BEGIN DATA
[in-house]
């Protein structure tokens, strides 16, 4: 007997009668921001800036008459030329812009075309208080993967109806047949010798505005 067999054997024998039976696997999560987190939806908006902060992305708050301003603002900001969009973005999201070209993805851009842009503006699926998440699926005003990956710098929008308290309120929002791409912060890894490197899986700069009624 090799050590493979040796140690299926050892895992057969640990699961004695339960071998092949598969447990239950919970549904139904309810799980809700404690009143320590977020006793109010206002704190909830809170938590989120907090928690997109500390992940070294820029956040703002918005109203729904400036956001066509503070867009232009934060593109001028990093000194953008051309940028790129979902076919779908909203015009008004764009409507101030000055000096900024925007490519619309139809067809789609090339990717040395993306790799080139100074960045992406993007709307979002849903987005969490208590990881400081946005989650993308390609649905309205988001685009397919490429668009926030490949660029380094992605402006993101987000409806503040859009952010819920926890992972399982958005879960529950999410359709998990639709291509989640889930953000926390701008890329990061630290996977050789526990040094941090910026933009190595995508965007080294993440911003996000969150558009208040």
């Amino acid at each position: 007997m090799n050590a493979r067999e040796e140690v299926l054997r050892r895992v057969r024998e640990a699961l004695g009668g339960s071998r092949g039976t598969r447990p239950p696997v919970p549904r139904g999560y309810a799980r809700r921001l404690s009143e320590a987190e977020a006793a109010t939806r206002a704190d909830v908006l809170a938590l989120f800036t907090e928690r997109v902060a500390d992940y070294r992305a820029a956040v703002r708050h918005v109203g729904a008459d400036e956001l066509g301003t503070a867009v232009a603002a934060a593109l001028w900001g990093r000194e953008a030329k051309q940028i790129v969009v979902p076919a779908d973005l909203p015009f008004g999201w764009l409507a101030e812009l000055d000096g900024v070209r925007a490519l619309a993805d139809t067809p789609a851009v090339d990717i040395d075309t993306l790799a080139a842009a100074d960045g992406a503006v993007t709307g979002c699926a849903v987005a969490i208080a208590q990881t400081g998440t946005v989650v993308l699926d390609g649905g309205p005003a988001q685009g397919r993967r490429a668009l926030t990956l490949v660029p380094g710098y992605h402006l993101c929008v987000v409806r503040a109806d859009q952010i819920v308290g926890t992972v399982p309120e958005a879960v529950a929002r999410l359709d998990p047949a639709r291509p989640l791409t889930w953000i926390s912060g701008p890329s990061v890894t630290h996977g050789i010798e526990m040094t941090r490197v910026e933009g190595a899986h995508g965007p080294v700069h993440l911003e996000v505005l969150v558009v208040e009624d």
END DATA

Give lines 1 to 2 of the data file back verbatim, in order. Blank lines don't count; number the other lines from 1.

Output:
[in-house]
């Protein structure tokens, strides 16, 4: 007997009668921001800036008459030329812009075309208080993967109806047949010798505005 067999054997024998039976696997999560987190939806908006902060992305708050301003603002900001969009973005999201070209993805851009842009503006699926998440699926005003990956710098929008308290309120929002791409912060890894490197899986700069009624 090799050590493979040796140690299926050892895992057969640990699961004695339960071998092949598969447990239950919970549904139904309810799980809700404690009143320590977020006793109010206002704190909830809170938590989120907090928690997109500390992940070294820029956040703002918005109203729904400036956001066509503070867009232009934060593109001028990093000194953008051309940028790129979902076919779908909203015009008004764009409507101030000055000096900024925007490519619309139809067809789609090339990717040395993306790799080139100074960045992406993007709307979002849903987005969490208590990881400081946005989650993308390609649905309205988001685009397919490429668009926030490949660029380094992605402006993101987000409806503040859009952010819920926890992972399982958005879960529950999410359709998990639709291509989640889930953000926390701008890329990061630290996977050789526990040094941090910026933009190595995508965007080294993440911003996000969150558009208040």